Machine-Learning TensorFlow 2: Faster training with the DirectML plugin

As early as October 2021, the developers from Redmond announced the general availability of the DirectML backend for machine learning framework TensorFlow in version 1.15. But as the Microsoft employees now share in a developer blog, the team has since worked hard to speed up machine learning training in TensorFlow 2. Now they have presented a preview release of the Direct ML PluggableDevice for TensorFlow 2 on PyPi, which is supposed to bring about exactly this acceleration.

TensorFlow DirectML is a fork maintained by Microsoft of the machine learning framework originally developed by Google. This package uses the DirectX API DirectML for hardware acceleration.



The PluggableDevice aims to enable users of the latest version of TensorFlow to accelerate model training on a wide range of DX12-capable GPUs (Image: Microsoft).

The TensorFlow DirectML plugin installs DirectML as the PluggableDevice backend on TensorFlow 2. DirectML is a machine learning library that enables model acceleration on any DirectX 12 compatible GPU. According to the statements in the blog entry, it can cause model acceleration on all GPUs compatible with DirectX 12. This should also work with cards from AMD, Intel and NVIDIA.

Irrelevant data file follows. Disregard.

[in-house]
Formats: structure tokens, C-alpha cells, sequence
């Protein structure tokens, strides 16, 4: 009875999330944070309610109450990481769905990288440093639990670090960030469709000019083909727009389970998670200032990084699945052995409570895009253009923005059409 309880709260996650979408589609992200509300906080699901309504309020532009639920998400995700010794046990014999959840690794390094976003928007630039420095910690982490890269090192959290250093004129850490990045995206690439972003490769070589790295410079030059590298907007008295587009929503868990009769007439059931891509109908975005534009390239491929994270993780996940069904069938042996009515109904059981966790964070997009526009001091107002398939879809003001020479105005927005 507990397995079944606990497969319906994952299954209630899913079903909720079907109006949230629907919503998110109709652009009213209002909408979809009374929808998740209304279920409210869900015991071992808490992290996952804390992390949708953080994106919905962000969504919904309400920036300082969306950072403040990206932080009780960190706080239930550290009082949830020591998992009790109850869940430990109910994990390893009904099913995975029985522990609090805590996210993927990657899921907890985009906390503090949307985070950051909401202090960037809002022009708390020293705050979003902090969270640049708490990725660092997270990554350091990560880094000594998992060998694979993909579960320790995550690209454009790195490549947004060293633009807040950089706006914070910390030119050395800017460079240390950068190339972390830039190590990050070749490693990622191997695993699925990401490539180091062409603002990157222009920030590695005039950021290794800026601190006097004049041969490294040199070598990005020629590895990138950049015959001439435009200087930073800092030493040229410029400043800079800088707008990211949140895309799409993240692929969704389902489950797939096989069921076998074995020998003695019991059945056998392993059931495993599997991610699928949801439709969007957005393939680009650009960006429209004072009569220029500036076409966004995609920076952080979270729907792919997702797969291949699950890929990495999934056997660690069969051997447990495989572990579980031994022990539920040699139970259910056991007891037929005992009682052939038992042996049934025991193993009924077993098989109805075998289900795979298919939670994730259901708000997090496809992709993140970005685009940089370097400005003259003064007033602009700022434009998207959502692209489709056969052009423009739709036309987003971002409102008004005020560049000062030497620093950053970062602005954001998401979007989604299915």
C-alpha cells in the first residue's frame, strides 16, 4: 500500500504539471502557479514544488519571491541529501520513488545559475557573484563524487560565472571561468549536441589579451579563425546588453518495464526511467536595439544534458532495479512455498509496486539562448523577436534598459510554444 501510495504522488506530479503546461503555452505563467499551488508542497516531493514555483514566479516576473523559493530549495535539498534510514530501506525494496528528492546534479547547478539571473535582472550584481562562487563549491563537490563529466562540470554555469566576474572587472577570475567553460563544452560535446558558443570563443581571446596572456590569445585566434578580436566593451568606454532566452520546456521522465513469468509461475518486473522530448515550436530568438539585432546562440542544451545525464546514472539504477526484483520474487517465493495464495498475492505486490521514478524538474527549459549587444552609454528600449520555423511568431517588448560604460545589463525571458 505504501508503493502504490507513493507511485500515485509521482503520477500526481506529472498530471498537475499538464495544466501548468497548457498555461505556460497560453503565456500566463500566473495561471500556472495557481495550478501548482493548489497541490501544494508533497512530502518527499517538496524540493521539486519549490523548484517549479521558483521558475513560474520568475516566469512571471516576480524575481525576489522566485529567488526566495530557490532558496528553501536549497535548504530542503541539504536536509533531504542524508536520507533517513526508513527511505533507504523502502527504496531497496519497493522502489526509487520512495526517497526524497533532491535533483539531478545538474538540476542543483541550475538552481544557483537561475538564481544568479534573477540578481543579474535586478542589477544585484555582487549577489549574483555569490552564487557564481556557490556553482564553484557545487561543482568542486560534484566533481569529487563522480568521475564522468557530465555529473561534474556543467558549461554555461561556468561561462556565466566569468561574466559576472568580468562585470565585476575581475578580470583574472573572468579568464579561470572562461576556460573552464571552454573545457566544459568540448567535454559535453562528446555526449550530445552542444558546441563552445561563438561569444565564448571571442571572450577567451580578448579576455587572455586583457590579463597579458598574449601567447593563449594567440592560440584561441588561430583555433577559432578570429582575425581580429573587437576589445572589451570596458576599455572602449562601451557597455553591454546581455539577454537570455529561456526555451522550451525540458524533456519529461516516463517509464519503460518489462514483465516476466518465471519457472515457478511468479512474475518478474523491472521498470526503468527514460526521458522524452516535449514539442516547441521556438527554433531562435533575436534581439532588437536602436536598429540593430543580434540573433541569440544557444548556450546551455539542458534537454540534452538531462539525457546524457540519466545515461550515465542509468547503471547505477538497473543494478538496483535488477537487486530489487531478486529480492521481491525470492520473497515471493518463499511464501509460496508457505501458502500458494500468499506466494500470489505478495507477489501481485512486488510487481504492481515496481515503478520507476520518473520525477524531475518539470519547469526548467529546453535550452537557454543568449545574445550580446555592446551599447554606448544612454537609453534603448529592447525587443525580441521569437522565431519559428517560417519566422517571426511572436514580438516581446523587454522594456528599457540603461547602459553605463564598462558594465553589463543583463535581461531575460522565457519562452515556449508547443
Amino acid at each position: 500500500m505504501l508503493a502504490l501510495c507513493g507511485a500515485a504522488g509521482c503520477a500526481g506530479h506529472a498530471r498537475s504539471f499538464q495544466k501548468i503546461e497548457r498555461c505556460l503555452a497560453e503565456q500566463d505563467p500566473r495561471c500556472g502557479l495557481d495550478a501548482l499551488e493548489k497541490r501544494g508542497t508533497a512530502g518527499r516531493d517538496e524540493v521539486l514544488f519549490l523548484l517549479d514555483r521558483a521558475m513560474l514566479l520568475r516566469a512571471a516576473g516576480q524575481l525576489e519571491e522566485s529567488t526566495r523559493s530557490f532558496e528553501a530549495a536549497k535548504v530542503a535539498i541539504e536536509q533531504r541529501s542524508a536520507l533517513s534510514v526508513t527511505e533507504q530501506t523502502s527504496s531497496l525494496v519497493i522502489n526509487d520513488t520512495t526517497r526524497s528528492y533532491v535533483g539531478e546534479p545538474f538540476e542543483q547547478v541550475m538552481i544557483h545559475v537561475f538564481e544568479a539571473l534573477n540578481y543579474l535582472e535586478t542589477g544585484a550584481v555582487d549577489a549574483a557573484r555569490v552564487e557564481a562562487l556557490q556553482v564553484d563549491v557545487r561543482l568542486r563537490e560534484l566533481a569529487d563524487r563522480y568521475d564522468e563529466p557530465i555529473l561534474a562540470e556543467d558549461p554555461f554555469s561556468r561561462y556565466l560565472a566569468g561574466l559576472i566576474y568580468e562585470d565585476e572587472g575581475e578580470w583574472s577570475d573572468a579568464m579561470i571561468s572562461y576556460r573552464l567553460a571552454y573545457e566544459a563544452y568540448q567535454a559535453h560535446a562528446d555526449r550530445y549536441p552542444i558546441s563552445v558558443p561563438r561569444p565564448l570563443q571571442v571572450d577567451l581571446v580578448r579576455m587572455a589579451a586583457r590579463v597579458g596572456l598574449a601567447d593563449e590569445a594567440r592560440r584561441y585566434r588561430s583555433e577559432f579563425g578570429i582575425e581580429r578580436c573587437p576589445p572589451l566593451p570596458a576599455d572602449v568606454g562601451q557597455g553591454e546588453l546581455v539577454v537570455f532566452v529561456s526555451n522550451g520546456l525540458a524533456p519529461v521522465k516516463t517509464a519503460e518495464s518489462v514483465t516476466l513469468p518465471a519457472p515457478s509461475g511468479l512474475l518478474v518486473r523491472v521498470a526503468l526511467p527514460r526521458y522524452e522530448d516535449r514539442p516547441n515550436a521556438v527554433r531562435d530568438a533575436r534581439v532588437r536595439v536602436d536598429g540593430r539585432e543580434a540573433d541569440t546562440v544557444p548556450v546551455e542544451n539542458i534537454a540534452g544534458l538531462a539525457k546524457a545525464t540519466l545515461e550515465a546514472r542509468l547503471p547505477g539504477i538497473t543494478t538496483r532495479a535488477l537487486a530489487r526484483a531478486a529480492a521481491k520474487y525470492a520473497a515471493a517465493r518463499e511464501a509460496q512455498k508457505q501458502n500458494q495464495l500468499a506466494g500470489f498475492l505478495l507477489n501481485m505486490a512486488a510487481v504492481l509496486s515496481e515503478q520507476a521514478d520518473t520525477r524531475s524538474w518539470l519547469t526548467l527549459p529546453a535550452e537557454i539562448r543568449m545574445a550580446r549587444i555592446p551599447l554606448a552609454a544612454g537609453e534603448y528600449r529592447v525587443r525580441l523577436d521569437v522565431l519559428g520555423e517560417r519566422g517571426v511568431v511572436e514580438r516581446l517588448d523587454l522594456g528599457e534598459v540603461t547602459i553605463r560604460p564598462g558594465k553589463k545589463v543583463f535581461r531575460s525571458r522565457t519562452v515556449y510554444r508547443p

Using the TensorFlow DirectML plugin for TensorFlow 2.9 should be easy: The plugin package can be installed via PyPI without requiring changes to existing scripts. The plugin works with the TensorFlow core and should easily integrate with versions 2.9 and newer of the packages tensorflow or tensorflow-cpu integrate. According to the announcement, developers can register their existing GPU. If you want to try the plugin for yourself, you can download it from GitHub.

Simultaneously with the release, the development team also announces that the TensorFlow DirectML plugin is available as an open-source package. According to Microsoft, this first preview of the plug-in package should support most basic machine learning models. The team announces extended model support and performance optimizations for later versions. This news and all other details can be found in the entry in Microsoft’s developer blog.


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